Here’s a post to get you thinking about both sides of the trade, bull and bear, and the many different time dimensions investors deal with...and how many unknowingly twist them to fit their bias. In the Dow Jones
long-term chart below, it is clear that time and price are starting to align. Perhaps one can glean a Dow Jones long-term outlook from the chart. But, more than likely this would be accompanied by many other supporting factors and an understanding that this chart offers a wide-angle perspective (and margin for error).
Another more significant problem involves bias: Yep, our own bias. Call it noise, call it the devil on our shoulder talking to us while we contemplate market moves, but it's always something we battle as active investors. Perhaps you are bearish and you applaud the chart below (whether short- or long-term), or perhaps you are bullish and you view the post/author as immediately biased because of the resistance lines.
For these reasons, some may elect to not even read the post, depending upon which market narrative they are aligning with.
But, let's break down the chart below. Perhaps the chart is saying something like this (grain of salt):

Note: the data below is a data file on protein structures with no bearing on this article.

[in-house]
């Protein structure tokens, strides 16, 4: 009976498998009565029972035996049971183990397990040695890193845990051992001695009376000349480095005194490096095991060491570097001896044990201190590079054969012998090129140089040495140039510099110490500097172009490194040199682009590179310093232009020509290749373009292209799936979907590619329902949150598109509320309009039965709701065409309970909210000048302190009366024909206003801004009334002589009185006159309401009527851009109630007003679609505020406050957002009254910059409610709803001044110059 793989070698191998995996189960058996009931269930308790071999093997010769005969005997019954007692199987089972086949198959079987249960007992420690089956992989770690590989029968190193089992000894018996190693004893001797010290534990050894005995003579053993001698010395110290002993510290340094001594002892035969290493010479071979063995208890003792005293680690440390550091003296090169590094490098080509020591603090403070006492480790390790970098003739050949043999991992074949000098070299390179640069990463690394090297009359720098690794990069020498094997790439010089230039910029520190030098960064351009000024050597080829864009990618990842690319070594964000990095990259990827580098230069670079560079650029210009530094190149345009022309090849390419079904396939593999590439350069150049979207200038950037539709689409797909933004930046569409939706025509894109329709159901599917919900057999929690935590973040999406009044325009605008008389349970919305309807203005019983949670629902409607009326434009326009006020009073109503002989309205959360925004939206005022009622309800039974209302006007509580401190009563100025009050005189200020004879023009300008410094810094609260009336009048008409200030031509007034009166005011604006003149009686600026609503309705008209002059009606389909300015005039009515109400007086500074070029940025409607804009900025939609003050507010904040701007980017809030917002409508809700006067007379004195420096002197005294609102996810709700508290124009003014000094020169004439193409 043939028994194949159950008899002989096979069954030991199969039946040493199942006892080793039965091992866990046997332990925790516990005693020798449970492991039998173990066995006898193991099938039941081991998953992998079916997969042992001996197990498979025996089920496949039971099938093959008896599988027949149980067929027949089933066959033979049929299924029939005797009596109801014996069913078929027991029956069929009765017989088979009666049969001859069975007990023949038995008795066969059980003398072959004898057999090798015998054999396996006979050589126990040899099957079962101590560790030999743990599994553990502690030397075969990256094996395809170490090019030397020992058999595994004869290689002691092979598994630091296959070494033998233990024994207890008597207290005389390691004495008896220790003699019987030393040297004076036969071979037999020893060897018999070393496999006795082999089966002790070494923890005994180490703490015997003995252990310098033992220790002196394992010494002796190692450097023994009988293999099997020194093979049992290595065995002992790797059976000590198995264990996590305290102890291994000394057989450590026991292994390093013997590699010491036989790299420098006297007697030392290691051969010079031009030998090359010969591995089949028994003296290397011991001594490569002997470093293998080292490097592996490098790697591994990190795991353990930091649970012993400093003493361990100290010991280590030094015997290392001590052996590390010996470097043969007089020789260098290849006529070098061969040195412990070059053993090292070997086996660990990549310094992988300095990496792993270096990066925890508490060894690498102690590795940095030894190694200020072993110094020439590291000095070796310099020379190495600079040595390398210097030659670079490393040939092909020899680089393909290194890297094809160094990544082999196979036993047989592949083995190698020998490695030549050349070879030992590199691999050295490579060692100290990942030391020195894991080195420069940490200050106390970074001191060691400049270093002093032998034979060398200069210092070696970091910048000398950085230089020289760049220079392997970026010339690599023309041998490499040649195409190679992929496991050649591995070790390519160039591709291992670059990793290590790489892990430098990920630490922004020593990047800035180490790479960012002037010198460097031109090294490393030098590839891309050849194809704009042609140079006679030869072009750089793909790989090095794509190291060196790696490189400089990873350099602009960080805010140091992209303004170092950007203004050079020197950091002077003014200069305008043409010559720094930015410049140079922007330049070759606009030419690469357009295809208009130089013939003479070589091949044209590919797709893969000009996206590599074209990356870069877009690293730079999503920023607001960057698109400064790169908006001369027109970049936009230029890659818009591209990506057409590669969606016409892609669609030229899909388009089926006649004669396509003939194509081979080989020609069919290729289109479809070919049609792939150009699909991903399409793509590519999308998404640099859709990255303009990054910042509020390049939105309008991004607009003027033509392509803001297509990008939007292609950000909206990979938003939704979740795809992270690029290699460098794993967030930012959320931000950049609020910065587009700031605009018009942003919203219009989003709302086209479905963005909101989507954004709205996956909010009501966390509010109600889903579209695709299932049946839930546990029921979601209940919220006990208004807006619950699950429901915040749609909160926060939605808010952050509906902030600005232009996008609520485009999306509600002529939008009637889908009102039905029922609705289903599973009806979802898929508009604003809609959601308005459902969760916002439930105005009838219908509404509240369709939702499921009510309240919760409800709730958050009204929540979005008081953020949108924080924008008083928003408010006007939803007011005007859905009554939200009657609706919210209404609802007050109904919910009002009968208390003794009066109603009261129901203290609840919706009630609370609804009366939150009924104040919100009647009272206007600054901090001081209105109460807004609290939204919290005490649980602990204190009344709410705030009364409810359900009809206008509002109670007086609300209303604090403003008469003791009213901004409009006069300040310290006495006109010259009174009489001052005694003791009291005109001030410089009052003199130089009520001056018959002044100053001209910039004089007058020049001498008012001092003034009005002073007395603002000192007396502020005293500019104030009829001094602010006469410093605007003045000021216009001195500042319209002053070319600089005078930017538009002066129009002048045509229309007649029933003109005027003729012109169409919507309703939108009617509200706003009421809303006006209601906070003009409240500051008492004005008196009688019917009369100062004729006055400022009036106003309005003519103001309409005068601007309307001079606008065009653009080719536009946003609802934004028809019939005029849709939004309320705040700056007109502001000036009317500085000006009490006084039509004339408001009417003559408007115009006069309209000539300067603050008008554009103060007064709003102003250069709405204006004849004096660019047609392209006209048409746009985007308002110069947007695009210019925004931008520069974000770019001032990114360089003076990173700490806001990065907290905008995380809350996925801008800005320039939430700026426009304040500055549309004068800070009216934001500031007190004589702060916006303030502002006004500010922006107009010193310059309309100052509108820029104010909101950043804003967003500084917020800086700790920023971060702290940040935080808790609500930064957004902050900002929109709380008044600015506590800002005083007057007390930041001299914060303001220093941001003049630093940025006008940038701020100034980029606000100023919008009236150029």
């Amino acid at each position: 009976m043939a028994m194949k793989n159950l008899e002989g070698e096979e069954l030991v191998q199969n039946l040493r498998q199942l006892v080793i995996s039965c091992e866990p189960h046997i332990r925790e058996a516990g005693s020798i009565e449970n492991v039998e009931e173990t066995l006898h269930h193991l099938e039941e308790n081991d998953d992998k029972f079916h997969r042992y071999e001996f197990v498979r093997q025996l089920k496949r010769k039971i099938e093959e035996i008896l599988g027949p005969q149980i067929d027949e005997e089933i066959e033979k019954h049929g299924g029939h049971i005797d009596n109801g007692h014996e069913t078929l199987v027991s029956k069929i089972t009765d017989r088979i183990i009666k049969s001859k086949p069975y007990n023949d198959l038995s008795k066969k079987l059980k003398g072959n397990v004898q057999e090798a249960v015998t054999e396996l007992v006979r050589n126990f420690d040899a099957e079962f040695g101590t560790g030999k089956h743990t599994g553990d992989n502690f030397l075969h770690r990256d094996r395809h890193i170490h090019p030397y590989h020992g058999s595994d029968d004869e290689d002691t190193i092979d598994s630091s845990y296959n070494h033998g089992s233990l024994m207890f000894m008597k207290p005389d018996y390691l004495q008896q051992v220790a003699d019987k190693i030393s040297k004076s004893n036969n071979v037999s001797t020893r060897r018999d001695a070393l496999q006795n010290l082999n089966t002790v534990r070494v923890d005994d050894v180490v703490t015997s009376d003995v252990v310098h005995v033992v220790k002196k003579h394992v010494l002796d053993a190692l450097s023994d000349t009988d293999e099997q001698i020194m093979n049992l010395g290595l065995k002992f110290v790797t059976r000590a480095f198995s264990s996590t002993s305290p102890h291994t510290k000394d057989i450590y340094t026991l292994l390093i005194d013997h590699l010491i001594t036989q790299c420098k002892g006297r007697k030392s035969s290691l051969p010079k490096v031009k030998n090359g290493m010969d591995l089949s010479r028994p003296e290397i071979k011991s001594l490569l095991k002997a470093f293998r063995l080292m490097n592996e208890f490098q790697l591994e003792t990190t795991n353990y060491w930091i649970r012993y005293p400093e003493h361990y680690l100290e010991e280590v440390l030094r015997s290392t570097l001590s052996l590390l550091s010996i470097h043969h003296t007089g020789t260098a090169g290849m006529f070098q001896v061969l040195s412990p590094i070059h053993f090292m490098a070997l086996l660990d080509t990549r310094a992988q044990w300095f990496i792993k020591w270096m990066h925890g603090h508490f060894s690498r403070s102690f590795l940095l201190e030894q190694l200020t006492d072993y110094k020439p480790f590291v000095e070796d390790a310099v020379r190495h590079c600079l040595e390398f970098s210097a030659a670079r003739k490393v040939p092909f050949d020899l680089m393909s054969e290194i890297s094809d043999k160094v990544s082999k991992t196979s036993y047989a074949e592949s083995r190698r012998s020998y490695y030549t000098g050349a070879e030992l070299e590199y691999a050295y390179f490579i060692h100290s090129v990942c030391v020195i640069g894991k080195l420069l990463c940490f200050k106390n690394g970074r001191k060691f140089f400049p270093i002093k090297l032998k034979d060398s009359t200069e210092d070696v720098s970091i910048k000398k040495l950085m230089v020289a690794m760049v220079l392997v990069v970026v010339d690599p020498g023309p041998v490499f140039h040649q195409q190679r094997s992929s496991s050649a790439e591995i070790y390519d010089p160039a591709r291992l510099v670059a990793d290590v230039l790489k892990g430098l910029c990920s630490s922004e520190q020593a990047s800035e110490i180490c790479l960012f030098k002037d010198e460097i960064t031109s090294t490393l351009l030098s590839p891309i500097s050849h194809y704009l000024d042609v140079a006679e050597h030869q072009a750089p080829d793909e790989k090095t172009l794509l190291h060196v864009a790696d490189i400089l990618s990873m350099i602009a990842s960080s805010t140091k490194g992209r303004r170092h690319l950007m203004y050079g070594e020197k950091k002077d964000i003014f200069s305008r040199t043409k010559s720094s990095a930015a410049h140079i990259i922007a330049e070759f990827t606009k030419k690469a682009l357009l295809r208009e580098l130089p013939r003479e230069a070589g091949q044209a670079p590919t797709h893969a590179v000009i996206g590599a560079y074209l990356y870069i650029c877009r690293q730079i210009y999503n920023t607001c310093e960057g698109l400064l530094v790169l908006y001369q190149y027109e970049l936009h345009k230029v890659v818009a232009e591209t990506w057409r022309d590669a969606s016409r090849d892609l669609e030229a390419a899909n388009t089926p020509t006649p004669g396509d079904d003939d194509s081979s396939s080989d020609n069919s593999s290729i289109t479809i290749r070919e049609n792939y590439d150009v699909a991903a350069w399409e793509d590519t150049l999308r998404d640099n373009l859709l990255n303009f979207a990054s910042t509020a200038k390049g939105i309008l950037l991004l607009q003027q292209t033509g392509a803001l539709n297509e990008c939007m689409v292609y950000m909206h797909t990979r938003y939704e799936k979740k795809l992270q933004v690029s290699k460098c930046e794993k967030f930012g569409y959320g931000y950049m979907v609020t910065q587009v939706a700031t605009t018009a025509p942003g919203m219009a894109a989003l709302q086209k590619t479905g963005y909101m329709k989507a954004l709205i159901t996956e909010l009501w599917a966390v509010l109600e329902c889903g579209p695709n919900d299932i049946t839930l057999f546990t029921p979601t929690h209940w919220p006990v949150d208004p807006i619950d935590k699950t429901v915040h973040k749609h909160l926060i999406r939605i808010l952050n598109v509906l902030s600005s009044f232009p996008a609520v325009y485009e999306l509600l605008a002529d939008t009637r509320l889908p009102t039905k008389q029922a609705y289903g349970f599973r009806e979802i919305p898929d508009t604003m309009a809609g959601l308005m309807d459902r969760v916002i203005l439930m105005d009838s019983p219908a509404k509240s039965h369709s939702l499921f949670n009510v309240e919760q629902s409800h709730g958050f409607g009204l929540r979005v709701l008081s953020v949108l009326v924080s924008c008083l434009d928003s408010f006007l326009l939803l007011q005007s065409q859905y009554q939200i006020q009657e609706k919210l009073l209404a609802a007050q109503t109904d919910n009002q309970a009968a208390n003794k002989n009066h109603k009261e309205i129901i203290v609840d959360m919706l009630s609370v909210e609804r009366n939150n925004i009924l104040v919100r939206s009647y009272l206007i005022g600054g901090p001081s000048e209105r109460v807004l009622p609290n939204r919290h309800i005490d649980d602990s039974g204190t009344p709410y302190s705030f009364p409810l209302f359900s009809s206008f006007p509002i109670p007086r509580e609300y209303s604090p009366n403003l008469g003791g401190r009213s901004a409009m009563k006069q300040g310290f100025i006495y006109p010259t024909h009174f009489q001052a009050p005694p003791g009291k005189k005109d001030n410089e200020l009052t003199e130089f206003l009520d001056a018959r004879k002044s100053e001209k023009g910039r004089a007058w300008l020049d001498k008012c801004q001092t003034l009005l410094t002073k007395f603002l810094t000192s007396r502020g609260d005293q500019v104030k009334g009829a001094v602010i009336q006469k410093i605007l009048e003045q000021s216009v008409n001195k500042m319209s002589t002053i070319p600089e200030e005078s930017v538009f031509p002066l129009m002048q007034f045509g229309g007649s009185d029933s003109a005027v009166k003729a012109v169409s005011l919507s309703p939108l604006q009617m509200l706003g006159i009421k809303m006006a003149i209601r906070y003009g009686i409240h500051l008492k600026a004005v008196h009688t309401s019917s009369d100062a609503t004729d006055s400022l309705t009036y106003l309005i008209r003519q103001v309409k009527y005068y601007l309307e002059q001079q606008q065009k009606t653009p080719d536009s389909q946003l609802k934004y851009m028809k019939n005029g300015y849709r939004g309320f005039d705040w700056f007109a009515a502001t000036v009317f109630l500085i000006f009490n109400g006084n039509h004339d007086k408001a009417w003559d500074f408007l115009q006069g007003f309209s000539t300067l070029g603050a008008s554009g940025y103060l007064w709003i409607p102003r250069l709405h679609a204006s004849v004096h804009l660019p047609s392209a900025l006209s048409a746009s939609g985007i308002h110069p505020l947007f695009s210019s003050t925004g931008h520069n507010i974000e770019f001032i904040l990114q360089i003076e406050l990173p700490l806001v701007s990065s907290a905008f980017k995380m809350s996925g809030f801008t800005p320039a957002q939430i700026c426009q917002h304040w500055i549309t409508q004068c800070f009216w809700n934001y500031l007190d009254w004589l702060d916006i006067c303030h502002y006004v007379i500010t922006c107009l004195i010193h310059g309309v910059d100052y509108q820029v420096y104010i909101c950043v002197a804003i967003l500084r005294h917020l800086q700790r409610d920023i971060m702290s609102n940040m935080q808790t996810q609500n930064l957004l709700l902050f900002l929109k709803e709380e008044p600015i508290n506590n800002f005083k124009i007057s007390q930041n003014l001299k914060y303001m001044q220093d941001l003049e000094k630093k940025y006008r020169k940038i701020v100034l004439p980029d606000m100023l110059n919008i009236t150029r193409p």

1. Price has gotten volatile near the backtest of the '08 breakdown and rising tops of the 2000s.
2. This point of intersection (squint and we'll call it 16,000 to 17,000) will likely produce a significant correction...which is bearish.
3. Or the rising consolidation will contain the correction and lead to a breakout above this level. The Dow Jones long-term outlook is bullish.
4. A breakout is coming and a move above this level would be uber-bullish.
All these seem plausible, yet different. So just what the heck is the takeaway? Well, we all have opinions and narratives (hat tip Andrew Kassen
). It's virtually impossible to actively trade a long-term chart. No doubt, it's good
to be aware as a nugget of macro perspective. No issues there. I use them at times, and even post them for a wide-angle risk perspective -- good to keep an open mind. But, as active investors it's best to trade what's in front of you, using appropriate time frames for disciplined trading/investing.
Dow Jones Long-Term Chart
Editor's Note: Andrew Nyquist is an independent investor based in the Minneapolis area. This article originally appeared on his investing and economics site, See It Market.
No positions in stocks mentioned.
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